Switching over travel immunization clinics may take a year
Until details are mapped out, residents will continue to get their travel vaccinations at public health offices in Saskatchewan.
On budget day, the province announced travel vaccination clinics will transition from public health offices to private providers such as pharmacies and physicians.
This year’s provincial health budget is focusing on funding core services — services all provinces provide in their publicly funded systems.
“In a difficult budget year, we looked at a variety of things that could help us return to our core and this was one of those services, knowing that our neighbouring provinces already have pharmacists and physicians playing a key role in their travel vaccine services,” said Kimberly Kratzig, assistant deputy minister at the Ministry of Health. “It’s just a natural transition for Saskatchewan as well.”
There will be savings as a result of the transition, which could take up to 12 months to complete. However, Kratzig couldn’t say how much money will be saved. That will be determined by the number of public health nurses impacted by the change.
Currently, the number of public health nurses who immunize travellers amounts to about 15 fulltime equivalent positions.
“The impact on all of those staff is unknown at this point as we plan a very thoughtful transition to pharmacies and physicians,” Kratzig said.
Because travel immunization isn’t covered by the Ministry of Health, the programs are run by regional health authorities.
Depending on the location of clinics, some public health nurses work exclusively on travel services. But in other areas, public health nurses only spend a portion of their time providing travel vaccinations.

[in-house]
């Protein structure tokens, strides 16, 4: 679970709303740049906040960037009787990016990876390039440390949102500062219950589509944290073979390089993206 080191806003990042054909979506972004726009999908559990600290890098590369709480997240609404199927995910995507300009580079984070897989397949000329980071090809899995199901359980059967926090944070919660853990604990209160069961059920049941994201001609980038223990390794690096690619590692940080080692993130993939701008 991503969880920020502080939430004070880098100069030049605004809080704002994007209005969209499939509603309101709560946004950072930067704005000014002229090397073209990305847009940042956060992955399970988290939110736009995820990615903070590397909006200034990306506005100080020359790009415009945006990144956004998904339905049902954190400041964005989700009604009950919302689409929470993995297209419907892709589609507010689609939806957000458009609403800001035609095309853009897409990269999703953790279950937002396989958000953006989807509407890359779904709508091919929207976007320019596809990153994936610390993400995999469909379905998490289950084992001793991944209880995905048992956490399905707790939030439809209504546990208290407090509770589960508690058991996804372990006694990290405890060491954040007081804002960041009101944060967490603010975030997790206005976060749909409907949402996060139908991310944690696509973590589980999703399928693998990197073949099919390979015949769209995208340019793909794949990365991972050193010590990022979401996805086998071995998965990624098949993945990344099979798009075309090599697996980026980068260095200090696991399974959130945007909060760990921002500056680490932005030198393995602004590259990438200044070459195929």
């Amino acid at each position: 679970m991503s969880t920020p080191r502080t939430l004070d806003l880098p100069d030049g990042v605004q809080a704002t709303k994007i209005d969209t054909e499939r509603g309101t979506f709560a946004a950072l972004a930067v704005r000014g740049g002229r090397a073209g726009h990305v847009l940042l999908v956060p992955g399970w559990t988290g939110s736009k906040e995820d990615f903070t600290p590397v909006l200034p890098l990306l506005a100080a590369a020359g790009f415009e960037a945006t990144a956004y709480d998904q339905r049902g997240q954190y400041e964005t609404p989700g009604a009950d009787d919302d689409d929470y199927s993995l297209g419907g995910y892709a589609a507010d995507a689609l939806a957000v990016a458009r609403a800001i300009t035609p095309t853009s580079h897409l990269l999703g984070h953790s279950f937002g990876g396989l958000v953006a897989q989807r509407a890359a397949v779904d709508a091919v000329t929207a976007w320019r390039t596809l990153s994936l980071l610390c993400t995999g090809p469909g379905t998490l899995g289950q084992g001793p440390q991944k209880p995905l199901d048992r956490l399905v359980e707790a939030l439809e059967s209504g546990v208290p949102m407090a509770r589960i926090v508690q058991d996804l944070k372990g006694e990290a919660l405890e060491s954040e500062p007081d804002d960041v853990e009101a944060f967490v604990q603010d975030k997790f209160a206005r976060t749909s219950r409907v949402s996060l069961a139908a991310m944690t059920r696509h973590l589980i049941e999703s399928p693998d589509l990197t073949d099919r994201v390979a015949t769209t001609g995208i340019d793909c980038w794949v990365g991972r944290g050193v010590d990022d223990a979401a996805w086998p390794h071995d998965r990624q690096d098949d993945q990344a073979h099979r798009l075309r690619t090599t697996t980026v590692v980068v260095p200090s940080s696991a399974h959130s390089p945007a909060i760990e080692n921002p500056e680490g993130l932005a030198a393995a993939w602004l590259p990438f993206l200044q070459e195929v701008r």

“We’re doing some of that precise planning with our partners in the regional health authorities as we go forward,” Kratzig said.
Prior to the transition, many issues must be figured out — including accessibility.
“For children under five, pharmacists typically have not been delivering those vaccines in other areas, so we would want to ensure access to those people,” Kratzig said. “We want to ensure readiness in our pharmacists as well so they are ready and trained appropriately through the regulatory college to provide the service.”
She wouldn’t speculate about whether travel vaccinations would cost more or less when done by physicians or pharmacists, but she expected providers would be competitive in providing the service.
“We’re hopeful that this will mean improved access for residents, as there are pharmacies in many more locations than there are travel clinics currently,” Kratzig said.
“Pharmacists are already an integral part of our flu vaccine program,” Kratzig said. “They gave just over 90,000 flu vaccines this past year, which is up about 63 per cent from the year previous, so certainly pharmacists are experienced in delivering vaccines. In other provinces, they’re already providing key vaccine services as well.”
Given the transition is a work in progress, it’s unclear what training pharmacists will require, said Ray Joubert, registrar of the Saskatchewan College of Pharmacy Professionals.
“We know from where this is happening in other jurisdictions that it is an area that requires highly specialized training in terms of travel health, travel medicine and travel vaccinations,” he said. “Until we know exactly what we’re dealing with, it’s pretty hard to speculate on what training will be required ... It’s one thing to administer a vaccination for hepatitis if you’re going to Mexico, but it’s another thing to know what vaccinations are needed if you’re travelling to other parts of the world where there’s tropical diseases like malaria and yellow fever.”